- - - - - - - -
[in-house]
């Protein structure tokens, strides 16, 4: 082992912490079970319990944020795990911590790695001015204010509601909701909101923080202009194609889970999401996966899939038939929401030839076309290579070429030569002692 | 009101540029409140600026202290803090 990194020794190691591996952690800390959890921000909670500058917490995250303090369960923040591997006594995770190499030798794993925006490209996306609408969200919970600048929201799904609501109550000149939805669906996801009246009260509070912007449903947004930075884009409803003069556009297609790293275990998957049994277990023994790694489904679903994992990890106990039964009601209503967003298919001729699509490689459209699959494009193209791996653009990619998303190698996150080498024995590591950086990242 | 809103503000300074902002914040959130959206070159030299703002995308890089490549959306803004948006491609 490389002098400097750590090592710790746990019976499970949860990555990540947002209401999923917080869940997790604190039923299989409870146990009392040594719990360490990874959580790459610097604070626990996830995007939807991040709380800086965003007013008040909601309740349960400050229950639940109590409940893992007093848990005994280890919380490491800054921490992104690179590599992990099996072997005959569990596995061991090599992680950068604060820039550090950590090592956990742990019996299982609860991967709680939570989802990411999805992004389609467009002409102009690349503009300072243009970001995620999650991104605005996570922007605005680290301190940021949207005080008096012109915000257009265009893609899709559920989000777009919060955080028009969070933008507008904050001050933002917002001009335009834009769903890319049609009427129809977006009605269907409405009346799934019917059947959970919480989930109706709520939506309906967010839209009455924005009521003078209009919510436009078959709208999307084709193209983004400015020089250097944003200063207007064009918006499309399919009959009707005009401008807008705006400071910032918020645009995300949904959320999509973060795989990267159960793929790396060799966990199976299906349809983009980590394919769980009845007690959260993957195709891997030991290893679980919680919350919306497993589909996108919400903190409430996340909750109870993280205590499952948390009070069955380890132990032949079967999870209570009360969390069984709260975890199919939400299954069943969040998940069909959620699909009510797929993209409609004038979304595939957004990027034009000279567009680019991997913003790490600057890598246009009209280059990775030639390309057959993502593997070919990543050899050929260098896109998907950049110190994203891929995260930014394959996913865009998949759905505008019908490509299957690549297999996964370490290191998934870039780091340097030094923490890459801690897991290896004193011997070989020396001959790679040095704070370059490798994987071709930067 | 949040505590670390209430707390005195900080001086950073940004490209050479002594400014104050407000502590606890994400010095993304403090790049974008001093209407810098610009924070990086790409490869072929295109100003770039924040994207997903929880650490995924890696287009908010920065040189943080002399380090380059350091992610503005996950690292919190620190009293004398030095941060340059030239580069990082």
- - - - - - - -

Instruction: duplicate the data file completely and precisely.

[in-house]
């Protein structure tokens, strides 16, 4: 082992912490079970319990944020795990911590790695001015204010509601909701909101923080202009194609889970999401996966899939038939929401030839076309290579070429030569002692 | 009101540029409140600026202290803090 990194020794190691591996952690800390959890921000909670500058917490995250303090369960923040591997006594995770190499030798794993925006490209996306609408969200919970600048929201799904609501109550000149939805669906996801009246009260509070912007449903947004930075884009409803003069556009297609790293275990998957049994277990023994790694489904679903994992990890106990039964009601209503967003298919001729699509490689459209699959494009193209791996653009990619998303190698996150080498024995590591950086990242 | 809103503000300074902002914040959130959206070159030299703002995308890089490549959306803004948006491609 490389002098400097750590090592710790746990019976499970949860990555990540947002209401999923917080869940997790604190039923299989409870146990009392040594719990360490990874959580790459610097604070626990996830995007939807991040709380800086965003007013008040909601309740349960400050229950639940109590409940893992007093848990005994280890919380490491800054921490992104690179590599992990099996072997005959569990596995061991090599992680950068604060820039550090950590090592956990742990019996299982609860991967709680939570989802990411999805992004389609467009002409102009690349503009300072243009970001995620999650991104605005996570922007605005680290301190940021949207005080008096012109915000257009265009893609899709559920989000777009919060955080028009969070933008507008904050001050933002917002001009335009834009769903890319049609009427129809977006009605269907409405009346799934019917059947959970919480989930109706709520939506309906967010839209009455924005009521003078209009919510436009078959709208999307084709193209983004400015020089250097944003200063207007064009918006499309399919009959009707005009401008807008705006400071910032918020645009995300949904959320999509973060795989990267159960793929790396060799966990199976299906349809983009980590394919769980009845007690959260993957195709891997030991290893679980919680919350919306497993589909996108919400903190409430996340909750109870993280205590499952948390009070069955380890132990032949079967999870209570009360969390069984709260975890199919939400299954069943969040998940069909959620699909009510797929993209409609004038979304595939957004990027034009000279567009680019991997913003790490600057890598246009009209280059990775030639390309057959993502593997070919990543050899050929260098896109998907950049110190994203891929995260930014394959996913865009998949759905505008019908490509299957690549297999996964370490290191998934870039780091340097030094923490890459801690897991290896004193011997070989020396001959790679040095704070370059490798994987071709930067 | 949040505590670390209430707390005195900080001086950073940004490209050479002594400014104050407000502590606890994400010095993304403090790049974008001093209407810098610009924070990086790409490869072929295109100003770039924040994207997903929880650490995924890696287009908010920065040189943080002399380090380059350091992610503005996950690292919190620190009293004398030095941060340059030239580069990082």